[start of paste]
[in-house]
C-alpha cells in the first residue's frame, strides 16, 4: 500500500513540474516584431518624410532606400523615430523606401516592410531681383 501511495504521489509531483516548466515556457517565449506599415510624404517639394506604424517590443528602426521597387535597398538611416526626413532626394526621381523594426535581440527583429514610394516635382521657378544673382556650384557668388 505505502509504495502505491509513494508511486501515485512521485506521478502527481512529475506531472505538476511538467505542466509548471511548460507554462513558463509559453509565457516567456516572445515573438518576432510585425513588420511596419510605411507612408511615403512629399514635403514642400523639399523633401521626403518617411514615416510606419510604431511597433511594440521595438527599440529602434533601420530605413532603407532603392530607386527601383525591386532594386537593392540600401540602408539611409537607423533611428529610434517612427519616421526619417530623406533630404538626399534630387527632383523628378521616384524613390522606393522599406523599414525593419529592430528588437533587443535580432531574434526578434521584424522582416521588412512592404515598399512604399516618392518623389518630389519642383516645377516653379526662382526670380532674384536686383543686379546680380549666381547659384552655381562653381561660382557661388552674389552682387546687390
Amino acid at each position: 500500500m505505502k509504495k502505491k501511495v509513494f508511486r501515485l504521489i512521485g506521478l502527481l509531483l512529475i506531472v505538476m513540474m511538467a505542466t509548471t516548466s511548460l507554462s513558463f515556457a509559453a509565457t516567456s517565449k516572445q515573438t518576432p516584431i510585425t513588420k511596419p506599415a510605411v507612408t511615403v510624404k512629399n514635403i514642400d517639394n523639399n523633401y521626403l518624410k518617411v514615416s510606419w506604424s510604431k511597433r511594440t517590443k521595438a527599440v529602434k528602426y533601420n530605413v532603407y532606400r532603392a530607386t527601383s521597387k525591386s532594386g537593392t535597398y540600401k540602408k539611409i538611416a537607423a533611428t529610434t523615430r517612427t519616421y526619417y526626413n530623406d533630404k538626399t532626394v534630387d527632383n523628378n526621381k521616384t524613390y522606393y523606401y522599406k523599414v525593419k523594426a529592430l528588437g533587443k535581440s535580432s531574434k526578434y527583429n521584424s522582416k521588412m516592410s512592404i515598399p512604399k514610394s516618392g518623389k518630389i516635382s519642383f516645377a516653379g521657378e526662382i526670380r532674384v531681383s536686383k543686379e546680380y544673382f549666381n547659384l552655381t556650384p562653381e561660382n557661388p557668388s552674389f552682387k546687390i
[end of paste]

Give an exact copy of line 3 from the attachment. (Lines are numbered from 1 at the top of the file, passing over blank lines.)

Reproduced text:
Amino acid at each position: 500500500m505505502k509504495k502505491k501511495v509513494f508511486r501515485l504521489i512521485g506521478l502527481l509531483l512529475i506531472v505538476m513540474m511538467a505542466t509548471t516548466s511548460l507554462s513558463f515556457a509559453a509565457t516567456s517565449k516572445q515573438t518576432p516584431i510585425t513588420k511596419p506599415a510605411v507612408t511615403v510624404k512629399n514635403i514642400d517639394n523639399n523633401y521626403l518624410k518617411v514615416s510606419w506604424s510604431k511597433r511594440t517590443k521595438a527599440v529602434k528602426y533601420n530605413v532603407y532606400r532603392a530607386t527601383s521597387k525591386s532594386g537593392t535597398y540600401k540602408k539611409i538611416a537607423a533611428t529610434t523615430r517612427t519616421y526619417y526626413n530623406d533630404k538626399t532626394v534630387d527632383n523628378n526621381k521616384t524613390y522606393y523606401y522599406k523599414v525593419k523594426a529592430l528588437g533587443k535581440s535580432s531574434k526578434y527583429n521584424s522582416k521588412m516592410s512592404i515598399p512604399k514610394s516618392g518623389k518630389i516635382s519642383f516645377a516653379g521657378e526662382i526670380r532674384v531681383s536686383k543686379e546680380y544673382f549666381n547659384l552655381t556650384p562653381e561660382n557661388p557668388s552674389f552682387k546687390i